According to the Indy Star, contracts have already been awarded to begin building the controversial park.

In today’s “We Are City” newsletter is this little gem that appears to be promoting this cricket park:

Four? Six? or Out? Even though this is how most Americans view cricket, there are an increasing number of people who view cricket a little differently, and even as an American sport. Perhaps that’s why the Indianapolis Board of Public Works is moving ahead with plans for a 50-acre world sports complex on the far eastside. The complex would eventually include facilities for gaelic football, rugby, hurling, and cricket. / tag: sports, international / JB

That little write up gives me pause about “We Are City” and makes me want to take a closer look at who the folks involved in that group are, and how their bread is buttered.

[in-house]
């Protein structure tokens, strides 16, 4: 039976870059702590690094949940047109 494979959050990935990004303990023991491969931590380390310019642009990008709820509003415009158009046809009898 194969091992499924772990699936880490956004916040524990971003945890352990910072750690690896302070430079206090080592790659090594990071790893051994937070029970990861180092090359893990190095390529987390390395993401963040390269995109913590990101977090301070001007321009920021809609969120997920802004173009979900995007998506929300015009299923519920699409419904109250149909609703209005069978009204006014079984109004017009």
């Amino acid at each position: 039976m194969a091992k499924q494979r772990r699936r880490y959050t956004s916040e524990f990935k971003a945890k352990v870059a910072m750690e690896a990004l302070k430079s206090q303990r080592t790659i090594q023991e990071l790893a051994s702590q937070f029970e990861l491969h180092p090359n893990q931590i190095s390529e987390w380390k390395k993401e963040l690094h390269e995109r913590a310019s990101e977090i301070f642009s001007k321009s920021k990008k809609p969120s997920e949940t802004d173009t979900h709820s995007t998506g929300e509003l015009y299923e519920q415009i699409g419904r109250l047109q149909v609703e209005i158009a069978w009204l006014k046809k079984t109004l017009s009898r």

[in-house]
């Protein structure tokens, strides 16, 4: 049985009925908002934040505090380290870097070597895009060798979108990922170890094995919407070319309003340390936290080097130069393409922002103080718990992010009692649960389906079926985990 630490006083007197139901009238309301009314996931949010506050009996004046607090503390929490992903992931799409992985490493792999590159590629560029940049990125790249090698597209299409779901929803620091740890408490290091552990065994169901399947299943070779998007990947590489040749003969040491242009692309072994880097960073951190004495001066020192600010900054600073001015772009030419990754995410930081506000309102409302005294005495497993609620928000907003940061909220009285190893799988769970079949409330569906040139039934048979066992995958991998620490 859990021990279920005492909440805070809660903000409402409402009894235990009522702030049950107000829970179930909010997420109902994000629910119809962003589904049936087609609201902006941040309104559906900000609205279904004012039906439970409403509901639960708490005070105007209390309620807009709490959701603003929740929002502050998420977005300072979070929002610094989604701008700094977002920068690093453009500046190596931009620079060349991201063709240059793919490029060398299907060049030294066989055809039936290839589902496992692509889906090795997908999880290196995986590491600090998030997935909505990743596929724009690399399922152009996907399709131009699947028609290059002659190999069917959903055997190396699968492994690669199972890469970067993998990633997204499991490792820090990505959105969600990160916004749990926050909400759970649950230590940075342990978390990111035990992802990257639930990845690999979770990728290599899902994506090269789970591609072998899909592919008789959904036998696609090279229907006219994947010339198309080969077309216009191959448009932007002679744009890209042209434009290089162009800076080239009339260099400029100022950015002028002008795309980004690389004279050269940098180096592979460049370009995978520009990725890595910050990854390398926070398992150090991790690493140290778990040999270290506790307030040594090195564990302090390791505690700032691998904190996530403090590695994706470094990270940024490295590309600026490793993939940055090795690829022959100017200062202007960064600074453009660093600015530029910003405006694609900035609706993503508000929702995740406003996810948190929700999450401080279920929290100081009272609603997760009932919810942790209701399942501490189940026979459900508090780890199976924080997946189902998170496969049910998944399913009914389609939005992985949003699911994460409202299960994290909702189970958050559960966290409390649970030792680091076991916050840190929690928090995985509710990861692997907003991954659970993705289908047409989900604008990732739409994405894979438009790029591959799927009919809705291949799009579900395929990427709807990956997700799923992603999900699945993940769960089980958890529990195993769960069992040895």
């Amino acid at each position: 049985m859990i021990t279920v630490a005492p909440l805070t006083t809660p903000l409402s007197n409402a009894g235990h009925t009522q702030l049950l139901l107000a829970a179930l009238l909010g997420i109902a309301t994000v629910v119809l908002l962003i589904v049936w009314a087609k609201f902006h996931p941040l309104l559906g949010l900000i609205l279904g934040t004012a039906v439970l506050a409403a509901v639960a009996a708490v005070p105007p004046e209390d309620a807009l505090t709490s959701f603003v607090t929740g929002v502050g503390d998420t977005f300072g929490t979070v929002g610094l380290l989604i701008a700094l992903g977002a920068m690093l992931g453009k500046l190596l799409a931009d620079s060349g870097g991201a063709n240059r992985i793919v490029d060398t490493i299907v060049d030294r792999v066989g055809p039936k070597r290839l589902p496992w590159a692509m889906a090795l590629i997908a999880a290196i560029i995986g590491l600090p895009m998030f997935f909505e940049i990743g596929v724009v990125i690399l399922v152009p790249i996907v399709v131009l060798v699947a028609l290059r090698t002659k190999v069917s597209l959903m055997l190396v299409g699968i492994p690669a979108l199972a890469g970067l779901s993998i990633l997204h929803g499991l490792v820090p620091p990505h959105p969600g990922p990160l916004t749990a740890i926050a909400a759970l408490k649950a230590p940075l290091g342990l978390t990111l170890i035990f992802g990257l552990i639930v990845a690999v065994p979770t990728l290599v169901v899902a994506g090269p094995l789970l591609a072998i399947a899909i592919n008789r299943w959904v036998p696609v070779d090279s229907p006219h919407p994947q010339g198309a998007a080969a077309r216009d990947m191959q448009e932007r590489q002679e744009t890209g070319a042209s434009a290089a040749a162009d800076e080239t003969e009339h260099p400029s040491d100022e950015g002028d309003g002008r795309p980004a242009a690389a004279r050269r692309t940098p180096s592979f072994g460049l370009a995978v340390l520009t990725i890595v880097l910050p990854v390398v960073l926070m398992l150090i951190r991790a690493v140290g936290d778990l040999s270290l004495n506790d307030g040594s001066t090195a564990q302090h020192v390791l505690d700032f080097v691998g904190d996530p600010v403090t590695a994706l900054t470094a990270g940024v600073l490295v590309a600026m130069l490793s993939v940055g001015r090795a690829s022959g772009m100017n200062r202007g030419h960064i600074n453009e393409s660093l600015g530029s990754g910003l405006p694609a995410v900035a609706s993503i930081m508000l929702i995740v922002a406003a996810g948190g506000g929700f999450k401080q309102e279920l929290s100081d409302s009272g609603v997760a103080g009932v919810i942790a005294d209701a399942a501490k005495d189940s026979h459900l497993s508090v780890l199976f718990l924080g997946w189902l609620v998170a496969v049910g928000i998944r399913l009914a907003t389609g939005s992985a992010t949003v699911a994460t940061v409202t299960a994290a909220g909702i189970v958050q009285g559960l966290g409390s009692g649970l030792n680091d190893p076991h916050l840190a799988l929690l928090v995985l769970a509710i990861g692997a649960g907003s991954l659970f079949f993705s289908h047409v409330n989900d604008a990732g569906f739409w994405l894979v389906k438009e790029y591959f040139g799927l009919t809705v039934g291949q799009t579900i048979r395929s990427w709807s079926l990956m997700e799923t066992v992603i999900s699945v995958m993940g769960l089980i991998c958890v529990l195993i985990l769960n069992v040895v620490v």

Continue ReadingGreg Ballard: We can’t afford sidewalks (but we can afford a cricket park)

Mayor Ballard wants cricket venue in Indy, but can we afford it?

Taggart Memorial
Taggart Memorial Disrepair, courtesy zoesdare, CC license.

In a move that recalls his repeated “We need a chinatown in Indianapolis” public gaffe from early in his first term, Greg Ballard told business leaders in India today that he wants to build a cricket venue in Indianapolis [Ballard wants cricket venue in Indy, he tells business leaders in India., Indianapolis Star]:

Indianapolis Mayor Greg Ballard has told business leaders in India that he plans to build a cricket “stadium” in the Circle City and make the city a prime venue for international cricket events, according to an article today in The Times of India.